As sewers age, Canada insurers see a mess of claims
By Lynne Olver
TORONTO (Reuters) - The Canadian insurance industry is seeking ways to stem a rising tide of claims for water damage to homes that it says results partly from aging sewer systems that badly need replacement.
Some of its response involves raising the rates paid by customers who live in riskier areas. But insurers also want towns and cities to upgrade sewer and surface-water systems to better deal with freak storms.
Higher claims for messy sewer back-up problems have made water-related damage the No. 1 type of home insurance claim, above fire, theft or vandalism.
"The average age of a sewer system in Canada is about 60 to 65 years, and the useful life of that type of system is about 75 years," said Robert Tremblay, a director at the Insurance Bureau of Canada, the home- and auto-insurance industry group.
Sewer systems are even older in some big-city neighborhoods, Tremblay said, and were not designed to handle flash floods like those that occurred in parts of Toronto in August 2005. Damage from those storms cost the industry nearly C$500 million ($472 million).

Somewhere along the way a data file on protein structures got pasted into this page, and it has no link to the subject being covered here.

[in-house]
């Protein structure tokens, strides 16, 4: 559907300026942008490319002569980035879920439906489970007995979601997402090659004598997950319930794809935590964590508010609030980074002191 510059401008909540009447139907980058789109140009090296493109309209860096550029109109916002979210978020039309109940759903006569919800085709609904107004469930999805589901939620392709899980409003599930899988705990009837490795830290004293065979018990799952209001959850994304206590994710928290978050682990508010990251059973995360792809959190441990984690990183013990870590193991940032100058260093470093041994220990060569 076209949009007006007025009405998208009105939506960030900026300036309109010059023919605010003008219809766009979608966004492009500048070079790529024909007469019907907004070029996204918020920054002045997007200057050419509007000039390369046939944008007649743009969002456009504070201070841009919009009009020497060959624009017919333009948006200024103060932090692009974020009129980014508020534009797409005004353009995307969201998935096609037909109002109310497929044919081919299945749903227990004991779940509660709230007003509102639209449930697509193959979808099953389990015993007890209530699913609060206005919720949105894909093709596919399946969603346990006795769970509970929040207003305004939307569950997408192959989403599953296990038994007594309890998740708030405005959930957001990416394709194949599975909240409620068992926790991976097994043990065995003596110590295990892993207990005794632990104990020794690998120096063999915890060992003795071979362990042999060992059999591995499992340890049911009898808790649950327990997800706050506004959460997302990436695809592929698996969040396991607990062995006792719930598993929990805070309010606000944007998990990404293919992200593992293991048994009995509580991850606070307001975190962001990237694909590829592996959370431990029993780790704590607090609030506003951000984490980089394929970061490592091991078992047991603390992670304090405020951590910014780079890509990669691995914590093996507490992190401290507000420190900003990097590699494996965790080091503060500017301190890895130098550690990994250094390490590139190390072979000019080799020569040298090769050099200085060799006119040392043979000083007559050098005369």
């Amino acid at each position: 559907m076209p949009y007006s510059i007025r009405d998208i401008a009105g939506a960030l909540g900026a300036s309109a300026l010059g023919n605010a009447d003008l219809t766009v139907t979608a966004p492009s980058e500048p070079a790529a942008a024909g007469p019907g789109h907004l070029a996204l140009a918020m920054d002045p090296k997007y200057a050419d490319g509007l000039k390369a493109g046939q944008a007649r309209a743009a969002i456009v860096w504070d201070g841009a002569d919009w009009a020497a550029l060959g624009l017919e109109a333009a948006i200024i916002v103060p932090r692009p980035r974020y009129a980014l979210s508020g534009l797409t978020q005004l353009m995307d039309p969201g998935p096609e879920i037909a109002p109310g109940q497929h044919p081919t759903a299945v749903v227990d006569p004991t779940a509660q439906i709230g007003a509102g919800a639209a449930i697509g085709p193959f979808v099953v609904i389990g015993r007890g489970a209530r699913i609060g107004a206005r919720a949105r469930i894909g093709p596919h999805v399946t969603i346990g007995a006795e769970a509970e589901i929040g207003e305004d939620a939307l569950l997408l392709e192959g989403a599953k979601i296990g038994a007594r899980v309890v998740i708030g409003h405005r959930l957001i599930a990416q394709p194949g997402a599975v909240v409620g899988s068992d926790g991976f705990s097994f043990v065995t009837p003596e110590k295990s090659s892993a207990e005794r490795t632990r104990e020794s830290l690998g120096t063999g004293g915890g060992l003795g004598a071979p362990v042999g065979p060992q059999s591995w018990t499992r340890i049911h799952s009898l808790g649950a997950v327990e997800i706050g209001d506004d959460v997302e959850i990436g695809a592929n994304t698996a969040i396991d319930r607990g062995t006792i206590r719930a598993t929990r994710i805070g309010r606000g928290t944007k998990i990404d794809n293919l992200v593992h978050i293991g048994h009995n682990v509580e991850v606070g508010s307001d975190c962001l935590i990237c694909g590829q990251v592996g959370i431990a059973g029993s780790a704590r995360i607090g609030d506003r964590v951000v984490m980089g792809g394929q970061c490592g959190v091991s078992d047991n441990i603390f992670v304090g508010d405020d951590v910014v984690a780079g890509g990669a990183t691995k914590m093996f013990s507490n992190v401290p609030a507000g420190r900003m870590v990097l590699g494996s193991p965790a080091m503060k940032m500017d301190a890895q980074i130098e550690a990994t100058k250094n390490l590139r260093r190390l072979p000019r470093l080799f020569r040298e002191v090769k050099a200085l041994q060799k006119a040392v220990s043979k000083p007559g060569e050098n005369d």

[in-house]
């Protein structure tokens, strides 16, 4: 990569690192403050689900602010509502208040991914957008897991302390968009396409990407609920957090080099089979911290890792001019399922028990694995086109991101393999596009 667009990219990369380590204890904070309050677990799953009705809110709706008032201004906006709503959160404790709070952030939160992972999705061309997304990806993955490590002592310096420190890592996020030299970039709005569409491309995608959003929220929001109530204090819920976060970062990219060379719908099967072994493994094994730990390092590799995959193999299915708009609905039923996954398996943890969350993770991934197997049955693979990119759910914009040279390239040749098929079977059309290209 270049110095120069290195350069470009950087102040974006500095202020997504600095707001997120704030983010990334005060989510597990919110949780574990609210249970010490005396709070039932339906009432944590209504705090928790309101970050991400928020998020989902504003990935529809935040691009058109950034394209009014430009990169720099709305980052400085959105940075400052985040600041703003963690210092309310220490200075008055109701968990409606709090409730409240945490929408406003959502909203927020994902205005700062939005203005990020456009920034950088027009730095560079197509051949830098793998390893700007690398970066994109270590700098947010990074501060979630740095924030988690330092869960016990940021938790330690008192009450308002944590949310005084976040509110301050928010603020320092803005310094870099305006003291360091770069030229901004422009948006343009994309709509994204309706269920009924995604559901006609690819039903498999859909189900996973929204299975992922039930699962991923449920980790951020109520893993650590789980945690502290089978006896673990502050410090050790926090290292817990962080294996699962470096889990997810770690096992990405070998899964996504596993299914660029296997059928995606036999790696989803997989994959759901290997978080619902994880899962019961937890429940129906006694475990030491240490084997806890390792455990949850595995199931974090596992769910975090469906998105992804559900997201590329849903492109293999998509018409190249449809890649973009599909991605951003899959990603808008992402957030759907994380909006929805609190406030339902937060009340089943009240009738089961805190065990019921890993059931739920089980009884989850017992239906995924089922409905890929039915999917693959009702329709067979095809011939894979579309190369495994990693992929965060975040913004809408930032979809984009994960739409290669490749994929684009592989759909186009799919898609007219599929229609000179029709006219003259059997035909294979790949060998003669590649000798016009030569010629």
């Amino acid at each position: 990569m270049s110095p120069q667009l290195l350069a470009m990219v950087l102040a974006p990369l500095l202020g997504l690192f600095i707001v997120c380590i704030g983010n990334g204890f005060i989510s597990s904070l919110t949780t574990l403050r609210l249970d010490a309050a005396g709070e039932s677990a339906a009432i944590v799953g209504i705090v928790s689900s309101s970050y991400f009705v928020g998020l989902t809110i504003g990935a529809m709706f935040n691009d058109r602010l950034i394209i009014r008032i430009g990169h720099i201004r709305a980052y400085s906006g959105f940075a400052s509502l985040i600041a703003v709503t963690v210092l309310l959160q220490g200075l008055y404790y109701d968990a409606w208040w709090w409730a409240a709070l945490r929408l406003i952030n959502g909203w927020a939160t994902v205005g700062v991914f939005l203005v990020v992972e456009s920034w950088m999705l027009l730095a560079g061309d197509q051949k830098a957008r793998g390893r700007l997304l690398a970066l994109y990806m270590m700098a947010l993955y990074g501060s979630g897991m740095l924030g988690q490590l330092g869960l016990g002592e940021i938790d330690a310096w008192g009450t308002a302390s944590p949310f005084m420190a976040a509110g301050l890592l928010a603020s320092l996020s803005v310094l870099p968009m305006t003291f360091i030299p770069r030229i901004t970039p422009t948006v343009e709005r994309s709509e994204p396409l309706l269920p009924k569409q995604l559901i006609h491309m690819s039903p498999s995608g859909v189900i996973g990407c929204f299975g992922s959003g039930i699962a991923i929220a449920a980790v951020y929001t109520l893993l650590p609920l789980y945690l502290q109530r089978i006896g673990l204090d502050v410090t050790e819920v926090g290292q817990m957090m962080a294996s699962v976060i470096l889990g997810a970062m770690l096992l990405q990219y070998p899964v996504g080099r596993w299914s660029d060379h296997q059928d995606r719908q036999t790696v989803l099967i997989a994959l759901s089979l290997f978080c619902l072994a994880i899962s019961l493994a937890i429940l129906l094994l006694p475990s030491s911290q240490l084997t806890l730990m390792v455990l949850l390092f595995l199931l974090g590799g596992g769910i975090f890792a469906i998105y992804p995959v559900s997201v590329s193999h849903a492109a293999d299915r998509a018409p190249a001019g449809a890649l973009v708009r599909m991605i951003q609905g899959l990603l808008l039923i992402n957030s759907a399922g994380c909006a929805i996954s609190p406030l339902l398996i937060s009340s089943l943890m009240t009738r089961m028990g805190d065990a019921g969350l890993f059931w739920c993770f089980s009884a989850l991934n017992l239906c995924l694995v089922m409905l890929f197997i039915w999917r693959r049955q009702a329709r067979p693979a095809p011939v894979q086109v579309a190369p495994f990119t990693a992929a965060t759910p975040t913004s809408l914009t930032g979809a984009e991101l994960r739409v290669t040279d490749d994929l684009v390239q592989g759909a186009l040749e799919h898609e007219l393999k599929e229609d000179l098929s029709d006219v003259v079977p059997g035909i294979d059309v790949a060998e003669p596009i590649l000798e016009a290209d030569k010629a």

This week, home and auto insurer ING Canada IIC.TO said its second-quarter profit fell 42 percent, partly due to a barrage of hail and rain storms. An underwriting loss in its personal property business came from C$40.9 million in "catastrophe claims" from various storms. Catastrophe claims are those for severe damage from a single incident or related incidents.
"Historically, fire represented more than half our losses," ING Canada President and Chief Executive Charles Brindamour told Reuters in an interview.
"This has reversed in the last few years and the bulk of losses are now water-related losses, primarily sewer backup," he said. Continued...